NEEDHAM, Mass.—A springtime special election to fill a vacant state Senate seat would normally generate a collective political yawn in Massachusetts -- except when the seat once belonged to a certain Scott Brown.
Democrats still are stinging and Republicans still giddy over Brown's stunning victory in the race to succeed the late U.S. Sen. Edward Kennedy, and his subsequent rise to national folk hero status among GOP faithful has Democrats hoping that recapturing Brown's old legislative district would be -- if nothing else -- a moral victory and a Republican momentum stopper.
"I wouldn't deny that it has some special significance," John Walsh, chairman of the Massachusetts Democratic Party, said of Tuesday's special election.
Significant, Walsh added, considering the seat previously was held by "THE Republican, THE Scott Brown who can generate tens of thousands of people in Arizona for John McCain, and he's jetting to Hawaii and Pennsylvania and all that stuff."
Walsh has assigned several staffers to work full-time on behalf of the Democratic candidate, Peter Smulowitz, and the party is manning a phone bank. The GOP, equally intent on keeping Brown's seat, also is running a phone bank and has four full-time staffers working for its candidate, state Rep. Richard Ross, party chairwoman Jennifer Nassour said.
Both contestants paint themselves as independent as they, like Brown did so successfully in January, key in on the unenrolled voters who could tip the scales Tuesday. But their backgrounds also suggest strong party ties.
Smulowitz, a 33-year-old hospital emergency room physician from Needham, is a California native making his first run for political office. He spent a summer in college volunteering in Kennedy's Washington D.C. office, was a volunteer organizer for Barack Obama's presidential campaign and served as state director for a national doctors group pushing for health care reform.
Ross, 55, has been Brown's close friend and political shadow, following the now U.S. Senator's path from selectmen in the town of Wrentham and then to the state House of Representatives after Brown moved to the Senate in 2004. A funeral home owner, Ross said his family and Brown's grew up together and often shared Sunday brunch after church.
And, yes, Ross drives a pickup truck on the campaign trail. (It's black, not green like Brown's, and Ross insists he owned his first.)
The battleground is a long skinny district stretching north-south from the bedroom Boston suburbs of Needham, Wellesley, Wayland and Sherborn to the working-class city of Attleboro on the Rhode Island border. Both campaigns have focused on job creation and containing health care costs.
For Smulowitz, a strong showing in the northern suburbs, with their core of liberal, progressive voters, is crucial. They were towns carried in the January U.S. Senate race by Democrat Martha Coakley, while Brown won convincingly in the district's southern towns.
"I'm certainly coming from a background outside of the establishment of Beacon Hill," Smulowitz said after fielding questions about everything from Medicaid to immigration to high cable TV bills during a recent visit with seniors -- another critical voting bloc -- at an assisted living facility in Wayland.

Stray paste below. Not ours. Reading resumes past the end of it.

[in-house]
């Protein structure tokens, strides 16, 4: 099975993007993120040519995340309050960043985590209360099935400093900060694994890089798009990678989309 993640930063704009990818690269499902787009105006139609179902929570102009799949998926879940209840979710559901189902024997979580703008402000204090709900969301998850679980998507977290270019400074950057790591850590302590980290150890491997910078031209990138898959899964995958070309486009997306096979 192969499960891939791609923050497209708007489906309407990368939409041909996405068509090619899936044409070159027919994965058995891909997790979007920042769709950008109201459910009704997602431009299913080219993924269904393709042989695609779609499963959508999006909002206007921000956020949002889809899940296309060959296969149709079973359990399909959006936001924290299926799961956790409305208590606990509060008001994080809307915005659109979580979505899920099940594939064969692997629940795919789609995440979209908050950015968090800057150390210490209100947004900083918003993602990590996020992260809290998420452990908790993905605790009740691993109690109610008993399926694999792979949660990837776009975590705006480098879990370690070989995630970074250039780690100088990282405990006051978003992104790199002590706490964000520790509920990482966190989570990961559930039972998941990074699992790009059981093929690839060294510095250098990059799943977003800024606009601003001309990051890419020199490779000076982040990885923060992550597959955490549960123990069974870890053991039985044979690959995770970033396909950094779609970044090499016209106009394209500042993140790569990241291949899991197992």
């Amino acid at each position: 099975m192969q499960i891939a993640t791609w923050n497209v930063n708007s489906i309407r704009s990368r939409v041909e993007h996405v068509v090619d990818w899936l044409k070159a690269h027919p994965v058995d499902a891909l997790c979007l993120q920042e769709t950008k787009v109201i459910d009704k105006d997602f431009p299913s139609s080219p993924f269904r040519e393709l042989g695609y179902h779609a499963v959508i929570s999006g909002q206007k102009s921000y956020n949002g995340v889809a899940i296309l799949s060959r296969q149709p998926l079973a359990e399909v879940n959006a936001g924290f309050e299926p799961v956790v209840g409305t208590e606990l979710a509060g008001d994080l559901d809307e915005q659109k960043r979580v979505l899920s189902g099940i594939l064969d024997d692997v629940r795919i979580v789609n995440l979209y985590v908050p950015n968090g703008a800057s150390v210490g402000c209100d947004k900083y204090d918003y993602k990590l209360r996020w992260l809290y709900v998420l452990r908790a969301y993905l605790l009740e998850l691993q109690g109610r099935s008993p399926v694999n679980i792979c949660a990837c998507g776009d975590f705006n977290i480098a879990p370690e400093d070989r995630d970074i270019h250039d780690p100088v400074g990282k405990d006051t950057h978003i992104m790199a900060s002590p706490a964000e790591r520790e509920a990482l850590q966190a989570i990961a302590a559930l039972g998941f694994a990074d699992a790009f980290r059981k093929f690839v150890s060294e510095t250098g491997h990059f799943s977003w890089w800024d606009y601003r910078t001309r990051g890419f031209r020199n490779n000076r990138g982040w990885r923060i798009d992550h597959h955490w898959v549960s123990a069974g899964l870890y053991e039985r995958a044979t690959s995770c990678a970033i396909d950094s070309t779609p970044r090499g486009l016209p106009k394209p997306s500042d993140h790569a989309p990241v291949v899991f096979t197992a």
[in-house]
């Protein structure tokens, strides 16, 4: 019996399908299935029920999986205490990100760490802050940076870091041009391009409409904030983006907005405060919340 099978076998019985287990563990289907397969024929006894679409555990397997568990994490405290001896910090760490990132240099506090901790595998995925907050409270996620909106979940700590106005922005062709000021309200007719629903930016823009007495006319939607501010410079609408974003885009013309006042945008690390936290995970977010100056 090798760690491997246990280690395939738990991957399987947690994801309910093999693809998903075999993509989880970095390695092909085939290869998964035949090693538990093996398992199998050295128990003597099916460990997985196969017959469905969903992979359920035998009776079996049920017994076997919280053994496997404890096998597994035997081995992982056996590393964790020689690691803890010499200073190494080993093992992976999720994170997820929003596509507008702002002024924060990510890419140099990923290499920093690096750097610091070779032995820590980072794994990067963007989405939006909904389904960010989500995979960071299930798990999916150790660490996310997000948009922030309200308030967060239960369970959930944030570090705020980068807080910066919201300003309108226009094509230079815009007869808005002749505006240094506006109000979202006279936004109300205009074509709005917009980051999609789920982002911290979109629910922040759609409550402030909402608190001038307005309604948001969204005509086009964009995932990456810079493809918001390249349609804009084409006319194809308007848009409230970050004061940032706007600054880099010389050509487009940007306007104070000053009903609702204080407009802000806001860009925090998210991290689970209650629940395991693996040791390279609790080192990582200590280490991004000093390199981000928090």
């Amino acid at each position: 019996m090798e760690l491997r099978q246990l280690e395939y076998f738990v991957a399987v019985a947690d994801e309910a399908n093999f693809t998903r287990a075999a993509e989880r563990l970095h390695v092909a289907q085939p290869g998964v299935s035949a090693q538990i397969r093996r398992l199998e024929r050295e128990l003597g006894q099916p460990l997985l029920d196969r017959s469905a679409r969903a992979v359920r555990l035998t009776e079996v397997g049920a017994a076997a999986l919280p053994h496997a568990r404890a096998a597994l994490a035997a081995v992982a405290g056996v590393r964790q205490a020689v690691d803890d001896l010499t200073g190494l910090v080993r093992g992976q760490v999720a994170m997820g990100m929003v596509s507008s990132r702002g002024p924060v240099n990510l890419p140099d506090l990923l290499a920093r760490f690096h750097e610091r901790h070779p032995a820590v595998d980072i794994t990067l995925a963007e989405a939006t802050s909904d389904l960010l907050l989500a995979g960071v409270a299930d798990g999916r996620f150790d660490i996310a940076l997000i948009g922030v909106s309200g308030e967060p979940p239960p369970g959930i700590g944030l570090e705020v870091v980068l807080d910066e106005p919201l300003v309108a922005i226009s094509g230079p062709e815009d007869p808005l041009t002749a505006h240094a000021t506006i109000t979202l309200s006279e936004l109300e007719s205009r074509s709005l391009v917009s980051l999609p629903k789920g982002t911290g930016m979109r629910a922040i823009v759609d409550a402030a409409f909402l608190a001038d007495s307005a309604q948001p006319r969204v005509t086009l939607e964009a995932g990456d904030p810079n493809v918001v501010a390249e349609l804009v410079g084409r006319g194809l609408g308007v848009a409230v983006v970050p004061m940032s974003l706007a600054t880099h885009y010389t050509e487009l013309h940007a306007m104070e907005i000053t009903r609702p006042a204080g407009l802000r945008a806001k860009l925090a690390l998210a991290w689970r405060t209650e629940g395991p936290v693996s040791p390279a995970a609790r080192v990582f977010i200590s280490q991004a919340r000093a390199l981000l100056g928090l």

Smulowitz capitalized on his outsider status to beat a more entrenched candidate, state Rep. Lida Harkins, in last month's Democratic primary. But the victory came with a price.
Harkins was enraged by a Smulowitz campaign flier which she believed was intended to unfairly link her to three former House speakers who were brought down by corruption charges. Harkins, an 11-term legislator, took the unusual step of refusing to endorse the party nominee after the primary.
"Sometimes it takes time to move on from hurt feelings and I know that," said Smulowitz, who said he never intended to question Harkins' integrity and has since reached out to her in an effort to smooth things over.
During a recent stop in Smulowitz' hometown, Ross accepted an endorsement from the Massachusetts National Federation of Independent Businesses He said he was proud of his campaign and felt good about his chances on Tuesday.
Touring Boston Saw & Knife Co., a small manufacturer, Ross emphasized themes of less government, lower taxes and fewer mandates on small business. And he was eager to draw comparisons with Brown in the weekend before the vote.
"We share the same kind of values, and we realize how few of us there are in government to talk about what is of real concern to voters," Ross said in an interview.
Unlike the U.S. Senate race in which Brown ran as the proverbial "41st vote," Tuesday's result won't even dent the balance of power in the Legislature. Even a Ross win would give Republicans only five of 40 seats in the Senate and the percentages are even more lopsided in the House.
But, with a hotly contested governor's race on the horizon, both parties are clearly aware of the continuing Brown factor and the implications that a Democratic win in his old district could have on the political psyche.